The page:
It was at 2551 Kennilworth Road in Cleveland where I had my first taste of collard greens. They were a gift from “Sir Prince,” who dated Miss Anna Szolnoky in apartment 2B, across the hall from me. A retired school teacher who still sometimes substitute taught, Anna evoked another age: She typically wore dresses, accentuating a well-endowed matronly figure that topped off at 5′3″, not counting her beehive hairdo—a neatly arranged cone constructed of dyed black hair, setting off her pale complexion. When reading, horn-rim glasses sat perched on her strong, Eastern European nose.
Occasionally Anna would invite me over for a cup of tea, which we drank at her kitchen table from ornate tea cups with small, elegant handles. She spoke at lengths about Sir Prince’s honorable qualities, of his kindness, generosity, and polite demeanor. He was a true gentleman, she had said, and her “prince.”
Anna and Sir Prince had met late in life. She had met him in an elevator while at a teachers’ conference, which was held in the same building where Sir Prince had worked as a janitor. It was love at first sight. They later recalled how miraculous their meeting was, given the fact that the day they met was not a usual work day for Sir Prince; he was filling in for a coworker who had called in sick.
One fall evening, when the typical dinnertime smells of fried potatoes from apartment 2B had begun to subside, Anna knocked on my door. Sir Prince’s battery had died and would I mind if he used the battery in my car to jump his? Of course not. Anna then summoned Sir Prince, whom I had not yet met. The man who stood before me was probably sixty years old with a slender build and salt and pepper hair, he wore overalls, had a lilting Southern accent, and he was black.
A few days later Sir Prince knocked on my door with bunches of fresh collard greens from his garden, somewhat apologetically. I assured him that a gift of collards was the best thanks I could ever expect to receive. Having never prepared them, I asked him to share his method of preparation, which is as follows:
Place a smoked ham hock in water and let it simmer for awhile to flavor the water. Meanwhile, prepare the greens by removing the ribs and chopping them. Add them to the water with ground black pepper, white pepper, and red pepper to taste and simmer for a good long while, until they’re tender and soft, about an hour. When the collards are close to being done, taste for seasoning and add salt if needed. (The ham hock will add salt, so be sure to taste before adding salt.) If you like, you may remove the ham hock from the pot before serving, pull or cut the meat off the bone, and return the meat to the pot, discarding the bone and fat. Eat with chopped scallions sprinkled over top and some cornbread to sop up the broth—called potlikker (from “pot liquor”). Serve with vinegar on the side, just in case your guests like their greens with vinegar. (Sir Prince said he likes his collards without vinegar.)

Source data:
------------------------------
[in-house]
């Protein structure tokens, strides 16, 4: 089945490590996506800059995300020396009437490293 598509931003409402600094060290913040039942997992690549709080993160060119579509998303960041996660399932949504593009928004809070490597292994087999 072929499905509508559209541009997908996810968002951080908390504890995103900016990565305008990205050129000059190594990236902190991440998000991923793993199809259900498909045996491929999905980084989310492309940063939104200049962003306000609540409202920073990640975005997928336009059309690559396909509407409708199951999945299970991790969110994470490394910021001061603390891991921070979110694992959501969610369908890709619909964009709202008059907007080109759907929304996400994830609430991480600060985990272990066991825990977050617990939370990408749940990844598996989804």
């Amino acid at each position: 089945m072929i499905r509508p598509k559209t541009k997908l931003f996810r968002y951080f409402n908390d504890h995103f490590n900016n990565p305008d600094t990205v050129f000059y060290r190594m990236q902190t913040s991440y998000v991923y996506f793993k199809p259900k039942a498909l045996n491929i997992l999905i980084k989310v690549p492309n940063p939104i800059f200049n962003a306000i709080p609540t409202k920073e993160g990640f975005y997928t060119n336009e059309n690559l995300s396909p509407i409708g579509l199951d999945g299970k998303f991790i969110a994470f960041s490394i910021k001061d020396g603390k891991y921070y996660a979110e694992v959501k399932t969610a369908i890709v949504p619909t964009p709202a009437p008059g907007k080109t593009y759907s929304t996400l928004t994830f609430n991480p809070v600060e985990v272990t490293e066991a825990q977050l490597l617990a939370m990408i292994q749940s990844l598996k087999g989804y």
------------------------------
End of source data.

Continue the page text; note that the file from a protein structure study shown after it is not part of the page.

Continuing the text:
Since learning Sir Prince’s method, I’ve made collard greens several different ways, including: a nonpork-based recipe for braised collards with caramelized onions, roasted garlic, chicken stock, and cayenne or harissa, which I initially made so that I could serve my beloved collards to a Muslim friend; a fine recipe for Brazilian collards made with peppered bacon, chicken stock, cayenne pepper, and red wine vinegar, which I started making as a pork-loving alternative to the collards with caramelized onions; and a version using a fairly standard braising method made with bacon, diced onion, chicken stock, and hot sauce, but with a very special secret ingredient that makes the greens far from standard—drippings from a sauced platter of barbecued pork. I learned this trick from my friends Sue and Adam while visiting them this summer in Alabama. (Click here to read about Saw’s BBQ, the source of the good barbecue drippings that made it into Adam’s collards.)
Now that Dowdy Corners Cookbook Club is cooking from the cookbook 70 Traditional African Recipes by Rosamund Grant, I’ve learned yet one more way to prepare collard greens, and it is my current favorite: Ethiopian collards, or Abesha Gomen. What sets this recipe apart from the others, giving them a distinctive flavor and aroma, is the addition of ginger, which made its way to Africa via Middle Eastern and Asian traders (Marcus Samuelsson, The Soul of a New Cuisine).